Pat Finucane left 'living legacy'

 Pat Finucane was murdered at his home in north Belfast in 1989
Michael McHugh

A LAWYER murdered by loyalist paramilitaries with the collusion of the state left a physical legacy for protecting human rights in Northern Ireland, a senior judge has said.

Pat Finucane (40) was shot at his north Belfast home in front of his wife and children by a UDA gang on February 12 1989.

British prime minister David Cameron has accepted there was collusion with the killers in the action of British state agencies ahead of the murder and apologised.

Speaking at an event marking the 25th anniversary of the killing yesterday Mr Justice Seamus Treacy said Mr Finucane "rolled up his sleeves and got stuck into the problem using the law as a weapon and a shield until even the rule of law ran out for Pat".

Mr Finucane, a well-known criminal defence and civil rights solicitor who represented high-profile IRA men, including hunger striker Bobby Sands, was shot 14 times in a killing which shocked the legal world.

 David Cameron apologised over the killing

Mr Justice Treacy told a Belfast audience his friend's many legal battles against security force mistreatment of interviewees and forcing army and police officers to account for their actions left a "living legacy".

"As I look back from the vantage point of a quarter century's experience, beyond that which was allowed to Pat, I feel that he left us a physical legacy of judgments but also an example to others of how to approach the establishment and effective protection of human rights," he said.

"Those judgments... enshrine principles of law that continue to be referred to and applied on a daily basis in this jurisdiction, throughout the UK and throughout europe."

Mr Finucane's family have led a campaign for a full independent public inquiry into his death, promised by Britain's former labour government following a damning probe by a Canadian judge which concluded that the state colluded in the murder.

But they had to settle for a review which did not cross-examine witnesses, carried out by Sir Desmond de Silva QC for Mr Cameron.

 Sir Desmond de Silva with his report into the murder

It said Mr Finucane might still be alive but for the actions of British state agencies like the RUC, the British army and secret service MI5.

Sir Desmond found there was no "overarching" British state conspiracy to murder Mr Finucane.

Mr Justice Treacy said he could not comment on calls for a public inquiry because a judicial review was scheduled to come before the courts this year.

He was a colleague of Mr Finucane, an aspiring barrister at a time when the solicitor was building up his legal practice.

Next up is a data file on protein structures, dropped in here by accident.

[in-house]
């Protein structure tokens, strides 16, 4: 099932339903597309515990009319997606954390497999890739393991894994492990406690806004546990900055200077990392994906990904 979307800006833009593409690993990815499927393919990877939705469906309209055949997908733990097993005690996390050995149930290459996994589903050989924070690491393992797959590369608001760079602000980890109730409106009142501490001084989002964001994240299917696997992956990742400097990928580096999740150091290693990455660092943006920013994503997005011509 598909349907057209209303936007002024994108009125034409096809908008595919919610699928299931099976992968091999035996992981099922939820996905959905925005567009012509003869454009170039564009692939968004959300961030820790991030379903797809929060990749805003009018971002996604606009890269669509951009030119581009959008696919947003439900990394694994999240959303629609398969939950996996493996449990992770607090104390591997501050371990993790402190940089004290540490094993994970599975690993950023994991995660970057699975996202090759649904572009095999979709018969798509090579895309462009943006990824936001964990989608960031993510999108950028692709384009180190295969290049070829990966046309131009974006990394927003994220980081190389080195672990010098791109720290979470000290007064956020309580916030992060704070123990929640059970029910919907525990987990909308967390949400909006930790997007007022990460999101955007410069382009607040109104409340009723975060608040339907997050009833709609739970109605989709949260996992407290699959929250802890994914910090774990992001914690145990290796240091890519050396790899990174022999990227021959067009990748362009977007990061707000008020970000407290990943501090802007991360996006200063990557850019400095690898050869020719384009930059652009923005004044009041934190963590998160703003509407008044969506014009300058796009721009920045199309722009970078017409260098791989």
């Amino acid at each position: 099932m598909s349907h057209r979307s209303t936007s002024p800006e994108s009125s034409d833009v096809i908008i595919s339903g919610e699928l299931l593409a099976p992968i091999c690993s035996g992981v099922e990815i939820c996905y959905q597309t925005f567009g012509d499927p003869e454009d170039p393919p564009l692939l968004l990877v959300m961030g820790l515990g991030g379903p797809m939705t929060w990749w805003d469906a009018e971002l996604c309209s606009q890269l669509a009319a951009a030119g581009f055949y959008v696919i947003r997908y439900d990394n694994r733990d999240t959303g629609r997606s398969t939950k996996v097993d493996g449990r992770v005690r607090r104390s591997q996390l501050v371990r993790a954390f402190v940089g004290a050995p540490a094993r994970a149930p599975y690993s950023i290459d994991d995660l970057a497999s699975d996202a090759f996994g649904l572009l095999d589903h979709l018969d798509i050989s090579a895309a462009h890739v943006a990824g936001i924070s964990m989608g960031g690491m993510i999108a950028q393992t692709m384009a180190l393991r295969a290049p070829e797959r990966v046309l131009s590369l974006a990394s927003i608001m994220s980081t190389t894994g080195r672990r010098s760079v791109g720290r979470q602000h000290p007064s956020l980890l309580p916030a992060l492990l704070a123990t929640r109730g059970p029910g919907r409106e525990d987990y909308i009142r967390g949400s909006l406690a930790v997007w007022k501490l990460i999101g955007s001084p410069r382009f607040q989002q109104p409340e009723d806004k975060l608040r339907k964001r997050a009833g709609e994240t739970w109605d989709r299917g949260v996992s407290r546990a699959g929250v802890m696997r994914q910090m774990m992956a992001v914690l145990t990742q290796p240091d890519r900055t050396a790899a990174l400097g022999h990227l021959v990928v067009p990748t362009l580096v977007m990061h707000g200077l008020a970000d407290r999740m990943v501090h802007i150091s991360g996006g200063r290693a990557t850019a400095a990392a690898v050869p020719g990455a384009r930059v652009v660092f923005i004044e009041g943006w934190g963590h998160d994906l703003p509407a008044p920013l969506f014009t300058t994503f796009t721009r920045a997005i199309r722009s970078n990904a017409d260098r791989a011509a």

He recalled a general carefree attitude among lawyers in the 1980s, personified in his colleague who was "oblivious" to the threat.

Mr Justice Treacy told a Belfast audience his friend had left a "living legacy" 

Shortly before he died, Mr Finucane won a landmark judgment in 1988 that ill treatment by interviewing police officers rendered the detention unlawful.

He also was associated with an appeal Court judgment on the death of Ira man Gervaise McKerr compelling police officers and soldiers to account for the circumstances in which people were shot and killed during inquests into the deaths, two months before his own death.

That judgment was challenged by the UK's highest court, the House of lords and further appealed to the european Court of Human rights, a case which McKerr's family won and found that the government had a responsibility to protect life.

"His example shows us how to set about the job, the job was the same in his time and these times. It is a struggle to achieve justice for those whose lives are at risk," Mr Justice Treacy said. Amnesty International has said the British government's refusal to hold an independent inquiry into the murder 25 years ago was cruel and sinister.

 The Finucane family have led a campaign for a full public inquiry

Mr Finucane's son, John, also a lawyer, said the full truth and circumstances surrounding his father's murder had yet to be revealed.

"The past remains a divisive and caustic issue in our society today. The British government have added to this deep sense of mistrust when they continue to renege on their promise to enact a full public inquiry into his killing," he said.

"we continue to feel the deep personal loss even after 25 years, yet we remain convinced the best way to honour what my father stood for in life, and in death, is to continue our campaign for truth and justice."

Brian Gormley, director of the Committee on the administration of Justice lobby group which co-hosted the event at Queen's University Belfast yesterday, said unless the legacy of the past was dealt with there was a risk of another future conflict.


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